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Articles by The Professional Trustee Team

The Professional Trustee Team


This is the second of two blogs on managing the money at different stages of a woman's life - you can read part one here


Frequently, from the age of 25 through to 35 our earning capacities increase. Regrettably, so do our expenditures unless we keep a tight hold of the drawstrings of our purses.  

One thing that can contain our spending is the focusing on a particular goal. For those in this age group, purchasing a home is often top of their 101 lists of things to do. This is where Mr 10% and KiwiSaver (as mentioned) come into play.  

Having a home means different things to different people. It can represent certainty and security. Knowing the roof over your own head is yours and you are not at the mercy of a landlord, can instil a degree of confidence and a sense of peace. It can also be a big wealth creation leverage tool to help you into retirement. 

Unfortunately, there are many women who do achieve homeownership only to lose it in creditor or relationship battles. To avoid this occurring, hold you home in a trust. It's a fabulous asset protection device. If a bad day ever comes raining on your parade, you'll be thankful you've observed this advice.  

If you're having difficulty residing in home ownership lane and implementing asset protection goals, seek out some professional, independent help. A little knowledge often makes something that's hard easy, or at very least, easier than it would otherwise be.

Once you've got your place of abode, concentrate on paying down your mortgage debt. There are particular ways you can make a mortgage debt work for you and speed up the repayment process. Find out about this as it will unquestionably be of benefit to you.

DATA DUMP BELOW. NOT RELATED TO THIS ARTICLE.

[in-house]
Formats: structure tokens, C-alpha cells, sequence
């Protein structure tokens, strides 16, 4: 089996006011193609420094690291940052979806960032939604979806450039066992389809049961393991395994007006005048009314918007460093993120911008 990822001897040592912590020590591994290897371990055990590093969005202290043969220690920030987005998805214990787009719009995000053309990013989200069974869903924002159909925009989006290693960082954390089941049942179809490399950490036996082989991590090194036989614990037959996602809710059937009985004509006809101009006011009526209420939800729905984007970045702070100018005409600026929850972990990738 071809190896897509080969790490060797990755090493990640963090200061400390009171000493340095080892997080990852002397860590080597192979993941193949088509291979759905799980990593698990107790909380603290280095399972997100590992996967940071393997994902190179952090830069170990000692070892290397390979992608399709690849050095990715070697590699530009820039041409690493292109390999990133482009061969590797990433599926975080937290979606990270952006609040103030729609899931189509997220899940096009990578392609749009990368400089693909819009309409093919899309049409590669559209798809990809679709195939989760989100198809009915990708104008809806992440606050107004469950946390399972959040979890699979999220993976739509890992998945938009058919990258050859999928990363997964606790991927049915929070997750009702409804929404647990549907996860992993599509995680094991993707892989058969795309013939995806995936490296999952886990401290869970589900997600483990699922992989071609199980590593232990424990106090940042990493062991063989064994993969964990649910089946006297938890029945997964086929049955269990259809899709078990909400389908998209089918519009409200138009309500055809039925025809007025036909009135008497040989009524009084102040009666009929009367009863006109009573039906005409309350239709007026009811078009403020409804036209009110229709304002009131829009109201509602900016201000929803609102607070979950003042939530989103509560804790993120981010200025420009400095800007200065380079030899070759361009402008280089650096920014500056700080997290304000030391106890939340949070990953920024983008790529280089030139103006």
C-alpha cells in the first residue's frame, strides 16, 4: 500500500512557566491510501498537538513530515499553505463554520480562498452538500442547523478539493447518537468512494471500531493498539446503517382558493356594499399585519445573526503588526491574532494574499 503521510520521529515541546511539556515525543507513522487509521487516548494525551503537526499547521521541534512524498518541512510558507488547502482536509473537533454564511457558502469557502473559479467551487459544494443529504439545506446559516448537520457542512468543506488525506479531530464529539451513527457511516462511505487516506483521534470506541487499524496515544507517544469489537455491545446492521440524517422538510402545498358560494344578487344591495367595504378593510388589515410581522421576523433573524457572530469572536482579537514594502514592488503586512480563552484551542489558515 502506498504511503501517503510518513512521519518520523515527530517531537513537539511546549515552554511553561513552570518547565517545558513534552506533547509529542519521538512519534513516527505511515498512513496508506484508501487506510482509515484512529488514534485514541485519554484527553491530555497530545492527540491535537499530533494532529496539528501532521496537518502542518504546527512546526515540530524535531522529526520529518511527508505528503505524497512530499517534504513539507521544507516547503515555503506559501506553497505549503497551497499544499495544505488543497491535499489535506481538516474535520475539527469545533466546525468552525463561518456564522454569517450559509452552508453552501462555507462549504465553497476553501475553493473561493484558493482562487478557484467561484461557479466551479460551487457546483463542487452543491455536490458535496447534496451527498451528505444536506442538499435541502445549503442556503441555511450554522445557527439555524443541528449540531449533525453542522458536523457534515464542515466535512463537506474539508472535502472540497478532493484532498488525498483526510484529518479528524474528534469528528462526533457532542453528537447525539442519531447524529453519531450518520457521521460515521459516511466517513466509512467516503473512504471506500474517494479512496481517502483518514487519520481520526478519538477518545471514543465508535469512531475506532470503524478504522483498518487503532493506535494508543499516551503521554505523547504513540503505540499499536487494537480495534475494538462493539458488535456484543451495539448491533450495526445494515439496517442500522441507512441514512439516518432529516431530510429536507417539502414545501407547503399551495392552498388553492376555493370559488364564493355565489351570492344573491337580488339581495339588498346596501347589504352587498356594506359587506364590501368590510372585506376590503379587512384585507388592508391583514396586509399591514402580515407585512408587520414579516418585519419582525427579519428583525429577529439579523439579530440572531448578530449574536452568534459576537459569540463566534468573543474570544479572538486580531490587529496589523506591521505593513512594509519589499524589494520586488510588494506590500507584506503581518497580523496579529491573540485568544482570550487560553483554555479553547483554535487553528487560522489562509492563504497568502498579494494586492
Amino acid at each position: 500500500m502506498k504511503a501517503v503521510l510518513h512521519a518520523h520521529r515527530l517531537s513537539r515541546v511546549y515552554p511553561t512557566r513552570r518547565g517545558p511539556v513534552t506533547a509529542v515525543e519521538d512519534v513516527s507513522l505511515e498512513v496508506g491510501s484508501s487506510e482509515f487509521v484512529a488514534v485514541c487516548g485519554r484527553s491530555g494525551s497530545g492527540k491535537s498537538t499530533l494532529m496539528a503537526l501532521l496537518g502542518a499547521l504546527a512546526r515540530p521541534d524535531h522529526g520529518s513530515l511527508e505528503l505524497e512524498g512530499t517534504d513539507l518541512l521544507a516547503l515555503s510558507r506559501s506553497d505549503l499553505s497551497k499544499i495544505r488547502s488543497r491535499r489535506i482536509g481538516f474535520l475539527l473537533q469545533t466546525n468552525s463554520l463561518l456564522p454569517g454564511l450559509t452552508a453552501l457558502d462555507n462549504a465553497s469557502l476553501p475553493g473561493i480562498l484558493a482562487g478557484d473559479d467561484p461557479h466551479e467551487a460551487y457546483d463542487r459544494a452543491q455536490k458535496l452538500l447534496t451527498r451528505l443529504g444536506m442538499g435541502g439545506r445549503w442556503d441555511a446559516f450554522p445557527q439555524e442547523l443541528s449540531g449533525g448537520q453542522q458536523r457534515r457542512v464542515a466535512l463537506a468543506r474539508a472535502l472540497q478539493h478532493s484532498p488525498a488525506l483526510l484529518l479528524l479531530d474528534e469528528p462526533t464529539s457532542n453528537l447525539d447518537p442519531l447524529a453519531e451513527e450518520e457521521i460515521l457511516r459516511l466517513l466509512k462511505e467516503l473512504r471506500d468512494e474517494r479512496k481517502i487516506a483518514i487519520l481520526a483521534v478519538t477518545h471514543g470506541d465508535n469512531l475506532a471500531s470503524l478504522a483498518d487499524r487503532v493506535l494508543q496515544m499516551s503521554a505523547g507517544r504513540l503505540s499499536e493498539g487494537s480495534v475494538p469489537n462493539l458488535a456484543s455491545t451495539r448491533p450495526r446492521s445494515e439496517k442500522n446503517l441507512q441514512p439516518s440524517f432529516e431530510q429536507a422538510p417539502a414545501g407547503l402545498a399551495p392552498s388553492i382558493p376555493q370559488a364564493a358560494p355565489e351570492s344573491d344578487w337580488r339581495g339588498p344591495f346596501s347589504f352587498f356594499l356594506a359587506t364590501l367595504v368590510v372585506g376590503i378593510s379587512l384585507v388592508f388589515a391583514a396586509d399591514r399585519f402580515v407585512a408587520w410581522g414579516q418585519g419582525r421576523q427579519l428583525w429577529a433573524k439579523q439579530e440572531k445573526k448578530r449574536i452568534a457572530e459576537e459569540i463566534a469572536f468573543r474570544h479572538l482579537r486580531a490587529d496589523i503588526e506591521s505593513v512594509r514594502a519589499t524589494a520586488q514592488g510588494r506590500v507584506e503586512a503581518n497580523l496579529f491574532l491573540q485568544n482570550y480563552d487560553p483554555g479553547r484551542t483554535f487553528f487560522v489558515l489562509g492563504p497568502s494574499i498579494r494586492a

You should also continue creating your money reservoir account. Life doesn't come in little Tiffany boxes with cute bows on it, and emergencies can and do occur. Having funds in your reservoir account avoids financial upheaval when those unexpected bills hit. Additionally, continue paying into your KiwiSaver. That you will retire is a pretty high certainty, and having fun to do what you want at retirement will require you to put the pennies and pounds away now. Finally, don't forget Mr 10%. He still needs feeding and though you may not be stashing away as much as you did before you obtained a mortgage, some degree of savings should be continued. Paying attention to these three things will help you handle any financial humps and bumps you encounter and will also pave the way for your retirement.

Another tool to help deal with the unexpected and reach financial retirement comfortably is insurance. The right product at the right price will give you the right peace of mind. Insurance is something that is not only beneficial but also essential if you want to protect your current standard of living and the lifestyle you intend to enjoy in the future.